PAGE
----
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Clocks fall back: 10 tips to help you adjust to the darkness

Published November 2, 2012
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This weekend we enter into that time of year when we all turn our clocks back. Early Sunday morning clocks will “fall back” one hour to standard time. Unfortunately it means more than just gaining an extra hour of sleep.

Motorists should be prepared to drive home in twilight or even darkness as it starts to get darker a lot sooner. Up until this weekend there was still some daylight for those heading home around 5 p.m. After the clocks go back this weekend, that trip home starting next week will be in the dark.

More from Ian Law:

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Here are some tips for motorists, cyclists and pedestrians to adjust to the time change.

1. Remember to turn on your full headlight system to ensure your tail lights are also illuminated. You may have relied on your Daytime Running Lights (DRLs) through the summer to get you home, but from next week on, that won’t be good enough.

2. This is a good time of the year to do your vehicle lighting check to be sure all your headlights, tail lights, brake lights and turn signals all work properly. It’s just as important to be seen by all others as it is to see others.

3. Try turning down the brightness of your instrument cluster. All vehicles have an adjustment to dim these lights. The dimmer your dash lights are at night, the better your outward vision will be. Your instrument cluster does not need to be at full brightness for you to be able to read it properly. Check your owners’ manual to find this adjustment.

4. Keep in mind most people and those sharing the road will require a period adjusting their sleeping patterns to the new time. Be prepared to see some erratic driving. In the days that follow a time change, traffic collisions increase noticeably.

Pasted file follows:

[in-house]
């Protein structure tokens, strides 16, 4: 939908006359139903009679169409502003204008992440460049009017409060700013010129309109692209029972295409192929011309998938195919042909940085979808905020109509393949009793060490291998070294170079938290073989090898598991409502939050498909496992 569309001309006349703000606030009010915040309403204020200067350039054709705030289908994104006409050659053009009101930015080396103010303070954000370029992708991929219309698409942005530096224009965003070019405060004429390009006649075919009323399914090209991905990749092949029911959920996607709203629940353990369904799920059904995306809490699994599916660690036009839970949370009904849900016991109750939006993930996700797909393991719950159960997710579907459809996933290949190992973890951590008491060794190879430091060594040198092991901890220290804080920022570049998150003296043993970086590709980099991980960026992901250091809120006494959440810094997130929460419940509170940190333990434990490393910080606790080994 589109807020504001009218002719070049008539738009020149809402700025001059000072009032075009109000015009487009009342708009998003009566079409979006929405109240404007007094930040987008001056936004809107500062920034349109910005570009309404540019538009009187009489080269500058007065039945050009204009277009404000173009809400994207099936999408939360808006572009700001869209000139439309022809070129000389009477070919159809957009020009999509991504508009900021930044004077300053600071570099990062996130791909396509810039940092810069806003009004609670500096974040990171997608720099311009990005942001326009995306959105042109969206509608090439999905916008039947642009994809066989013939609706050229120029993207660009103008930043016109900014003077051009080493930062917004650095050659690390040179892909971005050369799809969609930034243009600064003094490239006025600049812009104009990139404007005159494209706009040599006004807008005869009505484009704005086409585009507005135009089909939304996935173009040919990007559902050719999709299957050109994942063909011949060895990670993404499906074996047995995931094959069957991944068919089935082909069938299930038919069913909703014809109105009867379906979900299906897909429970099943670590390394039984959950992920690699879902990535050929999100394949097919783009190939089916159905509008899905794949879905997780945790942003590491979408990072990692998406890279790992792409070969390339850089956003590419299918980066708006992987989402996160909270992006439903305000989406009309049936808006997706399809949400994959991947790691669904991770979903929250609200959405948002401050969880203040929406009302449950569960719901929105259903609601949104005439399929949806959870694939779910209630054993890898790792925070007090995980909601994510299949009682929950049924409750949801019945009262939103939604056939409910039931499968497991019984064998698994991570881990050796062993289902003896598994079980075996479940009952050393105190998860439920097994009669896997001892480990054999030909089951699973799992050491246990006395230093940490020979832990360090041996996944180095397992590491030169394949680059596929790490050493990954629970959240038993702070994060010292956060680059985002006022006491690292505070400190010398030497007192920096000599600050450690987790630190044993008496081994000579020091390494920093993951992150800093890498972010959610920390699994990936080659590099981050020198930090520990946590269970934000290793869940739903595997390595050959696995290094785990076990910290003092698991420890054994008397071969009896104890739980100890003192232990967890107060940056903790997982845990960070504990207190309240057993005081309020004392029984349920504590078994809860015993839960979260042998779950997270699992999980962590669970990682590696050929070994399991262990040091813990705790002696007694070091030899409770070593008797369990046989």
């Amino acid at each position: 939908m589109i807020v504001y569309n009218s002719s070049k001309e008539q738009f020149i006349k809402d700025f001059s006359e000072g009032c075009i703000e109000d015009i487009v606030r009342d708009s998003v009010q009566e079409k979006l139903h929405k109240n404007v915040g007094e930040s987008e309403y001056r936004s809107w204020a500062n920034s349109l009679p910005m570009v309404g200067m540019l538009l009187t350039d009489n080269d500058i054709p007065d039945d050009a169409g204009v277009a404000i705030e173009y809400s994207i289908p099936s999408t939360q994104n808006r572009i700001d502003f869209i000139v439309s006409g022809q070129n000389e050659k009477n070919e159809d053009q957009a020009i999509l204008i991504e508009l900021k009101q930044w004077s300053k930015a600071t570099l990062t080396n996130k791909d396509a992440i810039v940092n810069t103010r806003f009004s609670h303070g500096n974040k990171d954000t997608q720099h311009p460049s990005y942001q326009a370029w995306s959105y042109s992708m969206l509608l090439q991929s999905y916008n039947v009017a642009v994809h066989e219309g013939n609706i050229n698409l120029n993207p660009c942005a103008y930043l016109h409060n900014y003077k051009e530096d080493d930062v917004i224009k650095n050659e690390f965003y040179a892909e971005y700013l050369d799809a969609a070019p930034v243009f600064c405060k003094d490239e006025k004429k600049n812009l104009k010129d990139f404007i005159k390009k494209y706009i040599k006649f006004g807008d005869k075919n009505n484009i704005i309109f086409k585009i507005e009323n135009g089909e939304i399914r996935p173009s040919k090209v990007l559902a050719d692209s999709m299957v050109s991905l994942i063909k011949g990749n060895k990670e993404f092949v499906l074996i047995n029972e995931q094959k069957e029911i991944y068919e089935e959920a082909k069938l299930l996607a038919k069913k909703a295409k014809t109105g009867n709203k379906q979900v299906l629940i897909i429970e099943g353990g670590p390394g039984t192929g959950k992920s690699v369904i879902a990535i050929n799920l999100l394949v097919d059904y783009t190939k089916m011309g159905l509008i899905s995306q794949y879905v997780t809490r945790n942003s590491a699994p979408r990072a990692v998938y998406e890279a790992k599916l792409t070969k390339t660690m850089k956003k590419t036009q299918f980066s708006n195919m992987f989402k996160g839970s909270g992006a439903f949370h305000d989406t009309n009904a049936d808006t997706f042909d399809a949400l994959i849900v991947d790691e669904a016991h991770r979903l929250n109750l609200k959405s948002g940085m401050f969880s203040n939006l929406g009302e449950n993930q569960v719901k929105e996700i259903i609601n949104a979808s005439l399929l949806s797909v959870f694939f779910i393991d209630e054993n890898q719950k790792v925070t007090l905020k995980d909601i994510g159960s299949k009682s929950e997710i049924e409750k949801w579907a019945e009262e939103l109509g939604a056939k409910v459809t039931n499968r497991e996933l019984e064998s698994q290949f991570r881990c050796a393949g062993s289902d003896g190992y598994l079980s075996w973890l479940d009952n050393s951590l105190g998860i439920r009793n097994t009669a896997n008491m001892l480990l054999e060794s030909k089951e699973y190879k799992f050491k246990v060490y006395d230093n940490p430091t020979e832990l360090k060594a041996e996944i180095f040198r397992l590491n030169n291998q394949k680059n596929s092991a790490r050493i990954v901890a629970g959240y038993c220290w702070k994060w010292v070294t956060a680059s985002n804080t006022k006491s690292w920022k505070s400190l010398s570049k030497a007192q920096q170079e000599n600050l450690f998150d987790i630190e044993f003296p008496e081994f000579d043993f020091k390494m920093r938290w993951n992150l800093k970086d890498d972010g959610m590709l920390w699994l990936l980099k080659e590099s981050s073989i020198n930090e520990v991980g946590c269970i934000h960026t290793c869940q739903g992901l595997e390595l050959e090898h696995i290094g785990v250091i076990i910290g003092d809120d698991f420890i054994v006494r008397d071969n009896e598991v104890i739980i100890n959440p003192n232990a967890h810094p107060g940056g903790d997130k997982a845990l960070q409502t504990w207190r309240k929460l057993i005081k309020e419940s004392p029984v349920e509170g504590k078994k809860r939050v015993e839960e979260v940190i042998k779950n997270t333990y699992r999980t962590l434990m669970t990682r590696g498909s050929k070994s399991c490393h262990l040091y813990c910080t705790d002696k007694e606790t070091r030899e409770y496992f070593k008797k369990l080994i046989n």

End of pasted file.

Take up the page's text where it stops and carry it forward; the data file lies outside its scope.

5. If you feel tired through the day, try taking a short “power nap” to help you fight off fatigue. Studies show that even a 15-minute nap through the day can help you be more alert. A late afternoon coffee can give some people just enough of a caffeine buzz to stay more alert for the drive home. It may take a week for you to readjust your internal clock to the time change.

6. Try going to bed earlier and waking up earlier all weekend to help your adjustment. Even two days on the weekend adjusting to the new time can help on Monday.

7. More pedestrians and cyclists will be wearing dark coloured coats. It will be much harder to see pedestrians. This is not only due to the lack of light – most winter fashions are dark coloured. Pedestrians should buck that fashion trend and wear light or reflective clothing. Being safe on the road is much more important than the latest fashion trend. It’s better to be bright, safe and walking upright rather than looking fashionable while lying injured or dead on the road.

8. Cyclists should check or update their lights on their bikes. Motorists and truckers will be hard pressed to see a cyclist in the dark so make yourself as noticeable as possible. There are some very bright LED cycling lights for both the front and rear of your bike that goes a long way to making yourself stand out. You can buy bright white for the front lights and a bright red for the tail light. These lights are not only brighter than the old fashioned bulb style light, but they flash in a strobe pattern, use less battery power and are more compact. Along with these lights, wear reflective clothing.

9. Motorists should be carefully watching for pedestrians and cyclists. When visibility is reduced so should your speed. Driving at a slower speed in darkness gives motorists a better chance at stopping in time.

10. In residential areas, children will still be playing outside but now it will be more difficult to see them. Slow down in these areas as the children will not be thinking of this danger.

Stay focused on your driving, keep your vision high and your eyes moving and we’ll get over this time change hump in greater safety.

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